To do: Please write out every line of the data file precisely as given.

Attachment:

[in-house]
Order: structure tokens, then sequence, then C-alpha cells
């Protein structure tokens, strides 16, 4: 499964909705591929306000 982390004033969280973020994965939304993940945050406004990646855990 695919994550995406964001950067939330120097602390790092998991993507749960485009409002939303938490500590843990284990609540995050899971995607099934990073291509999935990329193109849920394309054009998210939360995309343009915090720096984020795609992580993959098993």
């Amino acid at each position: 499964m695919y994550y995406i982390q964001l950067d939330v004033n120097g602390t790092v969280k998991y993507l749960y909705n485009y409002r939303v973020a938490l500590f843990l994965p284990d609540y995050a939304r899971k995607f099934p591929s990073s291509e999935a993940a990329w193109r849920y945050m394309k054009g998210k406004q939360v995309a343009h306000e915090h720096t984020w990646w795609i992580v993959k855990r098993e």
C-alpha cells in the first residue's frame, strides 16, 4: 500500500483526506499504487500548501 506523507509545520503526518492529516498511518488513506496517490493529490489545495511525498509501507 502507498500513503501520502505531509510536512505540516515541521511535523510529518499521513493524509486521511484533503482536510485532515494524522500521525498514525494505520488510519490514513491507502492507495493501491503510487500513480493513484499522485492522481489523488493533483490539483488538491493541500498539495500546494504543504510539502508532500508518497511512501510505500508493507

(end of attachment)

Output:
[in-house]
Order: structure tokens, then sequence, then C-alpha cells
């Protein structure tokens, strides 16, 4: 499964909705591929306000 982390004033969280973020994965939304993940945050406004990646855990 695919994550995406964001950067939330120097602390790092998991993507749960485009409002939303938490500590843990284990609540995050899971995607099934990073291509999935990329193109849920394309054009998210939360995309343009915090720096984020795609992580993959098993």
């Amino acid at each position: 499964m695919y994550y995406i982390q964001l950067d939330v004033n120097g602390t790092v969280k998991y993507l749960y909705n485009y409002r939303v973020a938490l500590f843990l994965p284990d609540y995050a939304r899971k995607f099934p591929s990073s291509e999935a993940a990329w193109r849920y945050m394309k054009g998210k406004q939360v995309a343009h306000e915090h720096t984020w990646w795609i992580v993959k855990r098993e």
C-alpha cells in the first residue's frame, strides 16, 4: 500500500483526506499504487500548501 506523507509545520503526518492529516498511518488513506496517490493529490489545495511525498509501507 502507498500513503501520502505531509510536512505540516515541521511535523510529518499521513493524509486521511484533503482536510485532515494524522500521525498514525494505520488510519490514513491507502492507495493501491503510487500513480493513484499522485492522481489523488493533483490539483488538491493541500498539495500546494504543504510539502508532500508518497511512501510505500508493507